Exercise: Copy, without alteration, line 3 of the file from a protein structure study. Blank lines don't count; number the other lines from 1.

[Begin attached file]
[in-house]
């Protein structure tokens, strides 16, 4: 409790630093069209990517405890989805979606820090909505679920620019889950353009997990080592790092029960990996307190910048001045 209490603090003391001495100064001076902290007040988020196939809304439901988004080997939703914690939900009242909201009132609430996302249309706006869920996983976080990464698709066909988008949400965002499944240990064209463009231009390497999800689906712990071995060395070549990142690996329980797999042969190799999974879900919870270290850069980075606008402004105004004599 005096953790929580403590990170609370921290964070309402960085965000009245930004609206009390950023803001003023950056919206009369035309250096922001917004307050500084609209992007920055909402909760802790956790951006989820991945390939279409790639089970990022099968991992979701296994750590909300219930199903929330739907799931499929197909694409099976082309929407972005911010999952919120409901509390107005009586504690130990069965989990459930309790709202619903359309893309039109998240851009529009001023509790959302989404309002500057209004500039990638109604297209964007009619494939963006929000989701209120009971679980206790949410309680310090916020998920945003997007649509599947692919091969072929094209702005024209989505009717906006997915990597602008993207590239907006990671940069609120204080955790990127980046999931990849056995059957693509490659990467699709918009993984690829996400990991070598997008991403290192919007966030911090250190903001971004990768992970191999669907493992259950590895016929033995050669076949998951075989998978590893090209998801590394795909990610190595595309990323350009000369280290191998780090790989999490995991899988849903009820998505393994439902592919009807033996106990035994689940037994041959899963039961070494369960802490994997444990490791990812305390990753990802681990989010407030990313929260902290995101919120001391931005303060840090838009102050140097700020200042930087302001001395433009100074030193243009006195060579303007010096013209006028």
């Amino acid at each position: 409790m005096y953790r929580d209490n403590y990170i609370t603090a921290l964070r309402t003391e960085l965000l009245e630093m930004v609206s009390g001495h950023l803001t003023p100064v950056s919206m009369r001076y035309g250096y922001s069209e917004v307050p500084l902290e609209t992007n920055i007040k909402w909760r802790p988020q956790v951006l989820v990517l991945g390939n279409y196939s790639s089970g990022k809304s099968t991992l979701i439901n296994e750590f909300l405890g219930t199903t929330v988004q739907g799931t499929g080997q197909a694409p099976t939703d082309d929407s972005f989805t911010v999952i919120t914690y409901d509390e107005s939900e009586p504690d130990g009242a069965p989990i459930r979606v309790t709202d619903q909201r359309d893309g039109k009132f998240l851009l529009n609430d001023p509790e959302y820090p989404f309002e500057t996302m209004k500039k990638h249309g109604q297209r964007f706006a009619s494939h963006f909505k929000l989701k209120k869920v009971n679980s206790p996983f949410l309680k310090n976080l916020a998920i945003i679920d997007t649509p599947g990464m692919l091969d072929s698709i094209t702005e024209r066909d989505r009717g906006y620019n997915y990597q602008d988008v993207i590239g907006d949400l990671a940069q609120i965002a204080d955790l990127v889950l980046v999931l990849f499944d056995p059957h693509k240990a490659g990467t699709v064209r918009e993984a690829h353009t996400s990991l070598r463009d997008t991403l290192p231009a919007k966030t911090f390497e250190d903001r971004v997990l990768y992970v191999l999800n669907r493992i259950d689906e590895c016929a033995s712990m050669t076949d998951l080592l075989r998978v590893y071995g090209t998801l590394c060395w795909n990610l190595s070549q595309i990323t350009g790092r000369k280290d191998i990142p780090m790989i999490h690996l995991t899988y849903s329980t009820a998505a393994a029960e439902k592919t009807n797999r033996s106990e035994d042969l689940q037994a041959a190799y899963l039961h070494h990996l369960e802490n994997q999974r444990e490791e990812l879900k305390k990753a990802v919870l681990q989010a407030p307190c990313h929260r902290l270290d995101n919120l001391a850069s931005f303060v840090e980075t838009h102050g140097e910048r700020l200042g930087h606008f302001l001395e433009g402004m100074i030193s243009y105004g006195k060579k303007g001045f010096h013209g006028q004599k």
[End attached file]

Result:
């Amino acid at each position: 409790m005096y953790r929580d209490n403590y990170i609370t603090a921290l964070r309402t003391e960085l965000l009245e630093m930004v609206s009390g001495h950023l803001t003023p100064v950056s919206m009369r001076y035309g250096y922001s069209e917004v307050p500084l902290e609209t992007n920055i007040k909402w909760r802790p988020q956790v951006l989820v990517l991945g390939n279409y196939s790639s089970g990022k809304s099968t991992l979701i439901n296994e750590f909300l405890g219930t199903t929330v988004q739907g799931t499929g080997q197909a694409p099976t939703d082309d929407s972005f989805t911010v999952i919120t914690y409901d509390e107005s939900e009586p504690d130990g009242a069965p989990i459930r979606v309790t709202d619903q909201r359309d893309g039109k009132f998240l851009l529009n609430d001023p509790e959302y820090p989404f309002e500057t996302m209004k500039k990638h249309g109604q297209r964007f706006a009619s494939h963006f909505k929000l989701k209120k869920v009971n679980s206790p996983f949410l309680k310090n976080l916020a998920i945003i679920d997007t649509p599947g990464m692919l091969d072929s698709i094209t702005e024209r066909d989505r009717g906006y620019n997915y990597q602008d988008v993207i590239g907006d949400l990671a940069q609120i965002a204080d955790l990127v889950l980046v999931l990849f499944d056995p059957h693509k240990a490659g990467t699709v064209r918009e993984a690829h353009t996400s990991l070598r463009d997008t991403l290192p231009a919007k966030t911090f390497e250190d903001r971004v997990l990768y992970v191999l999800n669907r493992i259950d689906e590895c016929a033995s712990m050669t076949d998951l080592l075989r998978v590893y071995g090209t998801l590394c060395w795909n990610l190595s070549q595309i990323t350009g790092r000369k280290d191998i990142p780090m790989i999490h690996l995991t899988y849903s329980t009820a998505a393994a029960e439902k592919t009807n797999r033996s106990e035994d042969l689940q037994a041959a190799y899963l039961h070494h990996l369960e802490n994997q999974r444990e490791e990812l879900k305390k990753a990802v919870l681990q989010a407030p307190c990313h929260r902290l270290d995101n919120l001391a850069s931005f303060v840090e980075t838009h102050g140097e910048r700020l200042g930087h606008f302001l001395e433009g402004m100074i030193s243009y105004g006195k060579k303007g001045f010096h013209g006028q004599k």